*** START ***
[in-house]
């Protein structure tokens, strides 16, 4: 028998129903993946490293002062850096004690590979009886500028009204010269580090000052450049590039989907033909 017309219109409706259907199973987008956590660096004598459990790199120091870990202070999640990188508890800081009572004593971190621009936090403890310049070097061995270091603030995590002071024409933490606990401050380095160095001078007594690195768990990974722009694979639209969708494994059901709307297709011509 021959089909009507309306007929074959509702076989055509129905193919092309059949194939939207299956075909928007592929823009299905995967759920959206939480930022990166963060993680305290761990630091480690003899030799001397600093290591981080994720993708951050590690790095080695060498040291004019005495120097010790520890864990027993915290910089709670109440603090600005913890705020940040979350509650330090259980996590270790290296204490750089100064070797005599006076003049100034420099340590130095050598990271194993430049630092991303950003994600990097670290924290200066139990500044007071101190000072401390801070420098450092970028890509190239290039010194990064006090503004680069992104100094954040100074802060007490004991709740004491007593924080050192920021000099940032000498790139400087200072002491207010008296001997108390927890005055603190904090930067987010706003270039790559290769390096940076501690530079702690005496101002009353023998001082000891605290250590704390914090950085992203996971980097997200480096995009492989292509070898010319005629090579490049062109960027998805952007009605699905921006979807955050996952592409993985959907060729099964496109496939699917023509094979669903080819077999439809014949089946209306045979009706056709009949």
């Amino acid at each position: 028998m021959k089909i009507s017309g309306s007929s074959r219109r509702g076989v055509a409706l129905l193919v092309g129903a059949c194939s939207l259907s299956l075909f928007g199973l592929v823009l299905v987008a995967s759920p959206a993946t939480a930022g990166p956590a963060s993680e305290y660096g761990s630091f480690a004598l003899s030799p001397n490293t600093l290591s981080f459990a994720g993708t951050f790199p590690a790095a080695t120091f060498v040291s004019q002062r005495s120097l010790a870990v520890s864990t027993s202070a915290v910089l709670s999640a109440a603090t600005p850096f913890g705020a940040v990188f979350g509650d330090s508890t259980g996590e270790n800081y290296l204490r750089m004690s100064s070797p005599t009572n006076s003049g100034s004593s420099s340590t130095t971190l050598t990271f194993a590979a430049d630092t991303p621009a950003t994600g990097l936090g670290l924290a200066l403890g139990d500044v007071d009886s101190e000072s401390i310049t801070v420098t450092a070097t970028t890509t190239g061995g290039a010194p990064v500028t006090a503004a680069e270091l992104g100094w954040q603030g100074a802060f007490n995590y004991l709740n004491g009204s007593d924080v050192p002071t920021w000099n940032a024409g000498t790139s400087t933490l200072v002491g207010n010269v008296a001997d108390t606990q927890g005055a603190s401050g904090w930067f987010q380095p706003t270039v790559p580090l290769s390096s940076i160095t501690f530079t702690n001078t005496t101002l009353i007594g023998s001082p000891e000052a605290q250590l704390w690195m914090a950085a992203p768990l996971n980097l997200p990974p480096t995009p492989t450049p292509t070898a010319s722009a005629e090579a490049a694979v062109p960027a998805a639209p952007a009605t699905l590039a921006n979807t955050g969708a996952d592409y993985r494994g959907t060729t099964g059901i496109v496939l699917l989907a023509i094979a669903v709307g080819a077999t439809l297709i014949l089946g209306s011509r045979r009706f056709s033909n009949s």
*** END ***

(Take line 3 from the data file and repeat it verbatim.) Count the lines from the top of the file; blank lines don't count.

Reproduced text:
């Amino acid at each position: 028998m021959k089909i009507s017309g309306s007929s074959r219109r509702g076989v055509a409706l129905l193919v092309g129903a059949c194939s939207l259907s299956l075909f928007g199973l592929v823009l299905v987008a995967s759920p959206a993946t939480a930022g990166p956590a963060s993680e305290y660096g761990s630091f480690a004598l003899s030799p001397n490293t600093l290591s981080f459990a994720g993708t951050f790199p590690a790095a080695t120091f060498v040291s004019q002062r005495s120097l010790a870990v520890s864990t027993s202070a915290v910089l709670s999640a109440a603090t600005p850096f913890g705020a940040v990188f979350g509650d330090s508890t259980g996590e270790n800081y290296l204490r750089m004690s100064s070797p005599t009572n006076s003049g100034s004593s420099s340590t130095t971190l050598t990271f194993a590979a430049d630092t991303p621009a950003t994600g990097l936090g670290l924290a200066l403890g139990d500044v007071d009886s101190e000072s401390i310049t801070v420098t450092a070097t970028t890509t190239g061995g290039a010194p990064v500028t006090a503004a680069e270091l992104g100094w954040q603030g100074a802060f007490n995590y004991l709740n004491g009204s007593d924080v050192p002071t920021w000099n940032a024409g000498t790139s400087t933490l200072v002491g207010n010269v008296a001997d108390t606990q927890g005055a603190s401050g904090w930067f987010q380095p706003t270039v790559p580090l290769s390096s940076i160095t501690f530079t702690n001078t005496t101002l009353i007594g023998s001082p000891e000052a605290q250590l704390w690195m914090a950085a992203p768990l996971n980097l997200p990974p480096t995009p492989t450049p292509t070898a010319s722009a005629e090579a490049a694979v062109p960027a998805a639209p952007a009605t699905l590039a921006n979807t955050g969708a996952d592409y993985r494994g959907t060729t099964g059901i496109v496939l699917l989907a023509i094979a669903v709307g080819a077999t439809l297709i014949l089946g209306s011509r045979r009706f056709s033909n009949s």